So this is what the Sovereign LORD says: “See, I lay a stone in Zion, a tested stone, a precious cornerstone for a sure foundation; the one who trusts will never be dismayed.

Part B:4-7

David points out that the Lord is in residence, that we are safe because the city has foundations.
Kidner says something interesting: “The collapse of what is built on sand may be distressing; it can also be a beginning.” Once we see it we can change. Instead of despairing, we can realise God’s place in all of this, and rest on his firm foundation.
We can remember that Jesus was called the rock, the cornerstone, a sure foundation.

The word “test” or “examines” is repeated twice. The Lord observes everyone and waits patiently, but concentrating, for the righteous to show what they are made of. The Lord may be still as the foundation, but He is not passive. His patience gives the righteous people opportunity to act as such.

This could be seen as a challenge to David’s advisers, a reprimand possibly. He has compared the despair and fear to trust in the Lord and has now basically told them “the Lord is watching you”.

What follows in verse 6 is the judgement and warning.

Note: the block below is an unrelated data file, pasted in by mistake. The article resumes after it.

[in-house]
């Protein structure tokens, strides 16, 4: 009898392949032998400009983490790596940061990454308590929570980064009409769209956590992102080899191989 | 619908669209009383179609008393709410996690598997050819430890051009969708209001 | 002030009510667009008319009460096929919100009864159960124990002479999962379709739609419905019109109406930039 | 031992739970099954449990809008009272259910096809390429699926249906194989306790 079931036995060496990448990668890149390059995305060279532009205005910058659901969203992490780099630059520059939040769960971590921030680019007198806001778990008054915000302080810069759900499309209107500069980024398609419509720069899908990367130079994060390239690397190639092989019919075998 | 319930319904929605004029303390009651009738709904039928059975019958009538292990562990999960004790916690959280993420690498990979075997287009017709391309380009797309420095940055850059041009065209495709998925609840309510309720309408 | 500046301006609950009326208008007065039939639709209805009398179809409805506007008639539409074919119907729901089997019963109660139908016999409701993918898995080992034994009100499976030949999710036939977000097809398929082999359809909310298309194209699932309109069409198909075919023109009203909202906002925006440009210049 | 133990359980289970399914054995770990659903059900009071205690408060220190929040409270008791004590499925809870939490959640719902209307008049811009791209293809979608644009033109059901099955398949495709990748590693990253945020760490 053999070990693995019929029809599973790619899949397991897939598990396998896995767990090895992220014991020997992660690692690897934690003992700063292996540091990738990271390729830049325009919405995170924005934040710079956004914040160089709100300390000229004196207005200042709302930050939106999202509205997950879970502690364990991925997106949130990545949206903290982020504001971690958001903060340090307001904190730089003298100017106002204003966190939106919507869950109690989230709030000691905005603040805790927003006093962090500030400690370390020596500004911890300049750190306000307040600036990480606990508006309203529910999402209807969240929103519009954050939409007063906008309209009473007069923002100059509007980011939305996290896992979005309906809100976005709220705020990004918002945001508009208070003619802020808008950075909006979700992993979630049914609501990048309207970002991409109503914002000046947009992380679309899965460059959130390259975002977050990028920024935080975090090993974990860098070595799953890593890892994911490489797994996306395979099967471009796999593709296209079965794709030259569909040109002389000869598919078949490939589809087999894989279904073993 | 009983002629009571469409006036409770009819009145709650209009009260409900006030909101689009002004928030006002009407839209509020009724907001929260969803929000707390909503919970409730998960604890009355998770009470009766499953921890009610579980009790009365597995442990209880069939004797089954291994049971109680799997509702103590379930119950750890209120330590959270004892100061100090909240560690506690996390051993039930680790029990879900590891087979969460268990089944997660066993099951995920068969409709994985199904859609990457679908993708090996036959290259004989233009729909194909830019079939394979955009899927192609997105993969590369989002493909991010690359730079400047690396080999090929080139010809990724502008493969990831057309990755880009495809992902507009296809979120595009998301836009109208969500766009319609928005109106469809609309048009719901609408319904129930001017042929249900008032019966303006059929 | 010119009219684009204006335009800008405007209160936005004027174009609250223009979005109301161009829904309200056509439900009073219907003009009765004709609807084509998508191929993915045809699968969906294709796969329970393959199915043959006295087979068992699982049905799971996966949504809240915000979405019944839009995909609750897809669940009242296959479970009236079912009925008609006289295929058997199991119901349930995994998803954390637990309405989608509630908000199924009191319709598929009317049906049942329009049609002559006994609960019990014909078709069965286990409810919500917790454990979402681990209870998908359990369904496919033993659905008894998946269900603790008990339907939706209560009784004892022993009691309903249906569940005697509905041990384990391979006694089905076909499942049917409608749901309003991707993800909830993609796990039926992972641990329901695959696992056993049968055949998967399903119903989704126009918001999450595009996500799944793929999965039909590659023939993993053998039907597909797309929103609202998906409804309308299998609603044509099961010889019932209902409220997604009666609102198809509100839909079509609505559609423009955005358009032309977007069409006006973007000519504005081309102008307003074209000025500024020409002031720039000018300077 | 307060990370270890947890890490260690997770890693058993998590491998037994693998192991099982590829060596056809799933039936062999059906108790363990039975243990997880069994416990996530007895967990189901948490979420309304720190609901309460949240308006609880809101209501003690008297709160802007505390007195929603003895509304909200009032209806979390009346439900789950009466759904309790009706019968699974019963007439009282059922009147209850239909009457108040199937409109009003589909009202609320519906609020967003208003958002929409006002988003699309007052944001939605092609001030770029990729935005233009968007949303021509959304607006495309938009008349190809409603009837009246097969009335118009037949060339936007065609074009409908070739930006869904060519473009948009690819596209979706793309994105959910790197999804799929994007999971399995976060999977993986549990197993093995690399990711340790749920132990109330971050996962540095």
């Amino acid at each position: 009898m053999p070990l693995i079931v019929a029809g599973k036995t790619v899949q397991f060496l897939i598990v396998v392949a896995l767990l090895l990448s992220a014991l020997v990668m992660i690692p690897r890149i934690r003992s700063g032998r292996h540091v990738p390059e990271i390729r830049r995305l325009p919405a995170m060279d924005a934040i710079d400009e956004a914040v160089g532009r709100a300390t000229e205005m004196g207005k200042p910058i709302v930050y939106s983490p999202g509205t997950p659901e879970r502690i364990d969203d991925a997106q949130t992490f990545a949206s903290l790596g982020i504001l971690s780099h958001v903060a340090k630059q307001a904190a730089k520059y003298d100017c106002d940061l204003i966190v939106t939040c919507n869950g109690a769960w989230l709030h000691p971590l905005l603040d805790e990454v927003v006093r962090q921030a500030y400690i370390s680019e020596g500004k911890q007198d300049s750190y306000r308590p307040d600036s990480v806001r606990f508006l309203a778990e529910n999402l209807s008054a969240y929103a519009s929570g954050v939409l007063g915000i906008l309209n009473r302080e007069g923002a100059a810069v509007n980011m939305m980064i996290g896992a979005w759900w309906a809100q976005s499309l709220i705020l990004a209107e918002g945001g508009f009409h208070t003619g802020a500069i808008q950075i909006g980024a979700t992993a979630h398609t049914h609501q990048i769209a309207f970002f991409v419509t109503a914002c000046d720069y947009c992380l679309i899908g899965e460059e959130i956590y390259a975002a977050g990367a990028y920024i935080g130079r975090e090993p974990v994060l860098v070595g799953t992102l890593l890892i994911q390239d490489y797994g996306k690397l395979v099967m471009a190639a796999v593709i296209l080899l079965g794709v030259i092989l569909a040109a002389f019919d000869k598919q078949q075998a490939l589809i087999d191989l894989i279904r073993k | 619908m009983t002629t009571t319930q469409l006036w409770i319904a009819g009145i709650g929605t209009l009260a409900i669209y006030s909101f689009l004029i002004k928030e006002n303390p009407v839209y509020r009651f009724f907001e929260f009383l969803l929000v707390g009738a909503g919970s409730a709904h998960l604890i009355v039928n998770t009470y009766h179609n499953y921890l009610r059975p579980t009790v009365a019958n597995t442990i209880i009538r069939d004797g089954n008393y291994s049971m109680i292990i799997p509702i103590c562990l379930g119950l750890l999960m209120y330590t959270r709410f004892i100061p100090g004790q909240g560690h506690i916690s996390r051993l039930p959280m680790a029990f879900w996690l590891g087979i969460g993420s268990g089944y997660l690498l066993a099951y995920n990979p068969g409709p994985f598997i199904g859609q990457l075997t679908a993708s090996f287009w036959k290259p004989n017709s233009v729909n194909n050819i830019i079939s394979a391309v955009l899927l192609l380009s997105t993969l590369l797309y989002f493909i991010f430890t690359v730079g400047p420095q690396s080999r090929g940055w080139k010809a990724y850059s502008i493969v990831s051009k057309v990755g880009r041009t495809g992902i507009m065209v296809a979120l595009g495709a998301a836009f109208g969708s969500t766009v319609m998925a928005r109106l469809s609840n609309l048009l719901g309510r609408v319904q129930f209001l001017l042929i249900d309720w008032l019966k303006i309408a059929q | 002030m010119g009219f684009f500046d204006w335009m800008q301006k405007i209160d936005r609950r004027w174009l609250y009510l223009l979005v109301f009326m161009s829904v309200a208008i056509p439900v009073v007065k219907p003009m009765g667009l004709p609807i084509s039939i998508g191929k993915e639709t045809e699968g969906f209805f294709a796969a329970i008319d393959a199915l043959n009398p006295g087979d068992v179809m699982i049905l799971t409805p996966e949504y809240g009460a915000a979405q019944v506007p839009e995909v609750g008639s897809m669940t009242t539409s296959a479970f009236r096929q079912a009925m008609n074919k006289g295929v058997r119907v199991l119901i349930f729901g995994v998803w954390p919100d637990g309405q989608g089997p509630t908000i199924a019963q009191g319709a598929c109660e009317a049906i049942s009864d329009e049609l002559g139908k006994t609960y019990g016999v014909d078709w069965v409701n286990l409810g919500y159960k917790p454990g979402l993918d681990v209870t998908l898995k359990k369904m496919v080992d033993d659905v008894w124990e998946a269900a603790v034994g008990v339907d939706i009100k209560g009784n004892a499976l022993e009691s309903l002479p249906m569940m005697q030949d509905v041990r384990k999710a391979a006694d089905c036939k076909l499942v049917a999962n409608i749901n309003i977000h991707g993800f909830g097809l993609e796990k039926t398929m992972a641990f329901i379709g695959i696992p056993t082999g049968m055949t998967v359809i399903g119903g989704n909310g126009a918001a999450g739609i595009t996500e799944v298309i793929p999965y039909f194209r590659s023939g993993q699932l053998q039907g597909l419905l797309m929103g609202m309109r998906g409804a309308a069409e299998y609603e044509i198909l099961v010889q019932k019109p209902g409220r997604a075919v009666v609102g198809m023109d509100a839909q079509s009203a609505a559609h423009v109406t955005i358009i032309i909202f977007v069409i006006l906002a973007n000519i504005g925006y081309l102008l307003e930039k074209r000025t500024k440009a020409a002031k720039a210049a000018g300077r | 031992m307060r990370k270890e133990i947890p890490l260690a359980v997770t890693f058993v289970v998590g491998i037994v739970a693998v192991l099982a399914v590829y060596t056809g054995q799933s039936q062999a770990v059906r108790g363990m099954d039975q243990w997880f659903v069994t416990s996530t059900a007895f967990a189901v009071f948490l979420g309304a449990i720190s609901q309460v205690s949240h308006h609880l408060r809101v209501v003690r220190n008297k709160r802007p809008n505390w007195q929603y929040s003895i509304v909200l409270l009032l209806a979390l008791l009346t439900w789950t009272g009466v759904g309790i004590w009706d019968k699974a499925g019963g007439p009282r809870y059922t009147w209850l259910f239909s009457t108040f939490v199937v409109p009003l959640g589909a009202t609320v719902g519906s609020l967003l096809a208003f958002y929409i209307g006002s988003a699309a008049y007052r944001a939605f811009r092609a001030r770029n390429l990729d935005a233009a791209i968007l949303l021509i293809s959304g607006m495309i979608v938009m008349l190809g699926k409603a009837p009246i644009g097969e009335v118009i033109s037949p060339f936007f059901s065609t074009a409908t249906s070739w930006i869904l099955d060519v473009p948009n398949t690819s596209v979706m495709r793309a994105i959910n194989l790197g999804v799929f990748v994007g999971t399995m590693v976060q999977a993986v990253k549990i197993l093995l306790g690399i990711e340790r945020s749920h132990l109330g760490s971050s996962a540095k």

On the wicked he will rain
fiery coals and burning sulfur;
a scorching wind will be their lot.

This verse is an allusion to Genesis 19:24, where the fire and brimstone were the means to overthrow Sodom. Sodom stands in the Bible as an example and continuous reminder that sudden and final judgement can come at any time.

As an aside: my book notes that in the Hebrew “coals” is actually the word for snares, but most translations assume it was a small written error and translate as coals. Just something for you to think about: what might fiery snares bring to mind? To me it reminded me of Lucifer and he original place as the accuser, the one to try to catch you out and trap you.

Despite this warning, the reminder comes back to the Lord – HE is righteous, and the foundations of the righteous are His nature and will for His people. He loves justice because He is just. This means that it is also not our job to label who is righteous, because only God can discern that and David has complete trust in God doing so.

Returning to verse 1, David is saying the He is David’s refuge. This is not selfish, he is not going to God just to be safe – his life is anything but safe. Hence “to see His face” is not self-serving but something someone in love with their God might long for.

This both refers to the inner eye of worship to see God, but also the promise that they would one day be awakened from death to “behold his face in righteousness”.

~*~

  • Kidner, Derek. Psalms 1-72: An Introduction and Commentary on Book I and II of the Psalms (Inter-Varsity Press, England, 1973).
  • Spurgeon, C. H. The Treasury of David, Volume 1, Psalm I to LVII (Hendrickson Publishers, Massachusetts).
  • Society of Biblical Literature. The Harper Collins Study Bible (New Revised Standard Version).
  • Walton, John H. Chronolgical and Background Charts of the Old Testament (Zondervan, Michigan, 1978).